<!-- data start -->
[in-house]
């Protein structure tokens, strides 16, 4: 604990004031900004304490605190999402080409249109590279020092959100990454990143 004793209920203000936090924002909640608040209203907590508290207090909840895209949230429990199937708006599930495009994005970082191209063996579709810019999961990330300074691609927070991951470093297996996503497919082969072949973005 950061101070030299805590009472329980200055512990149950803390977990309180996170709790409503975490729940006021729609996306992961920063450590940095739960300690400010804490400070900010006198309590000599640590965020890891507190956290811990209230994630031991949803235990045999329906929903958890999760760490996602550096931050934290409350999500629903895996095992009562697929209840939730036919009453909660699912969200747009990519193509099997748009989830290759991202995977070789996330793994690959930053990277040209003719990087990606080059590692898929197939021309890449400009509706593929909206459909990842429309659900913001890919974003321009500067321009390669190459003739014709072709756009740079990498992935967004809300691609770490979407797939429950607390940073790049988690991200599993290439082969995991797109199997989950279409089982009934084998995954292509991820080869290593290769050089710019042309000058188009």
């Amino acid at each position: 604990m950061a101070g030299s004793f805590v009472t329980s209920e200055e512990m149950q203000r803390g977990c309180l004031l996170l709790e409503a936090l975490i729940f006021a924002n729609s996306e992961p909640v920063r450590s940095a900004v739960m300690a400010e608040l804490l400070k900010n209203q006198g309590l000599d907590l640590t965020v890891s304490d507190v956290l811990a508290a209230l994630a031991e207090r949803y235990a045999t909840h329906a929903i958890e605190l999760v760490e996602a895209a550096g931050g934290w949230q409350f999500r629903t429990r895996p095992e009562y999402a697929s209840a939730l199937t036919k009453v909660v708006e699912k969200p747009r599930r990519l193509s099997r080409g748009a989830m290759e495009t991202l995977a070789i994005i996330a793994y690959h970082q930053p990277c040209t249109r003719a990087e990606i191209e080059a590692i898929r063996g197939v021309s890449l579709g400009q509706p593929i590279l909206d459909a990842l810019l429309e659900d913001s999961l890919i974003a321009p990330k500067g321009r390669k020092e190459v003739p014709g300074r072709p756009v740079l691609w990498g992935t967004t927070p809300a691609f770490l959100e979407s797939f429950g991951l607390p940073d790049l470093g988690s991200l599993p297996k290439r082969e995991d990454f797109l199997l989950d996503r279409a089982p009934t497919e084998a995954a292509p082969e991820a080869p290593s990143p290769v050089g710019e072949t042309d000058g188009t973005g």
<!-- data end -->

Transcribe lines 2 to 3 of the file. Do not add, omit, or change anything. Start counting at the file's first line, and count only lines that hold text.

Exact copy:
């Protein structure tokens, strides 16, 4: 604990004031900004304490605190999402080409249109590279020092959100990454990143 004793209920203000936090924002909640608040209203907590508290207090909840895209949230429990199937708006599930495009994005970082191209063996579709810019999961990330300074691609927070991951470093297996996503497919082969072949973005 950061101070030299805590009472329980200055512990149950803390977990309180996170709790409503975490729940006021729609996306992961920063450590940095739960300690400010804490400070900010006198309590000599640590965020890891507190956290811990209230994630031991949803235990045999329906929903958890999760760490996602550096931050934290409350999500629903895996095992009562697929209840939730036919009453909660699912969200747009990519193509099997748009989830290759991202995977070789996330793994690959930053990277040209003719990087990606080059590692898929197939021309890449400009509706593929909206459909990842429309659900913001890919974003321009500067321009390669190459003739014709072709756009740079990498992935967004809300691609770490979407797939429950607390940073790049988690991200599993290439082969995991797109199997989950279409089982009934084998995954292509991820080869290593290769050089710019042309000058188009």
């Amino acid at each position: 604990m950061a101070g030299s004793f805590v009472t329980s209920e200055e512990m149950q203000r803390g977990c309180l004031l996170l709790e409503a936090l975490i729940f006021a924002n729609s996306e992961p909640v920063r450590s940095a900004v739960m300690a400010e608040l804490l400070k900010n209203q006198g309590l000599d907590l640590t965020v890891s304490d507190v956290l811990a508290a209230l994630a031991e207090r949803y235990a045999t909840h329906a929903i958890e605190l999760v760490e996602a895209a550096g931050g934290w949230q409350f999500r629903t429990r895996p095992e009562y999402a697929s209840a939730l199937t036919k009453v909660v708006e699912k969200p747009r599930r990519l193509s099997r080409g748009a989830m290759e495009t991202l995977a070789i994005i996330a793994y690959h970082q930053p990277c040209t249109r003719a990087e990606i191209e080059a590692i898929r063996g197939v021309s890449l579709g400009q509706p593929i590279l909206d459909a990842l810019l429309e659900d913001s999961l890919i974003a321009p990330k500067g321009r390669k020092e190459v003739p014709g300074r072709p756009v740079l691609w990498g992935t967004t927070p809300a691609f770490l959100e979407s797939f429950g991951l607390p940073d790049l470093g988690s991200l599993p297996k290439r082969e995991d990454f797109l199997l989950d996503r279409a089982p009934t497919e084998a995954a292509p082969e991820a080869p290593s990143p290769v050089g710019e072949t042309d000058g188009t973005g």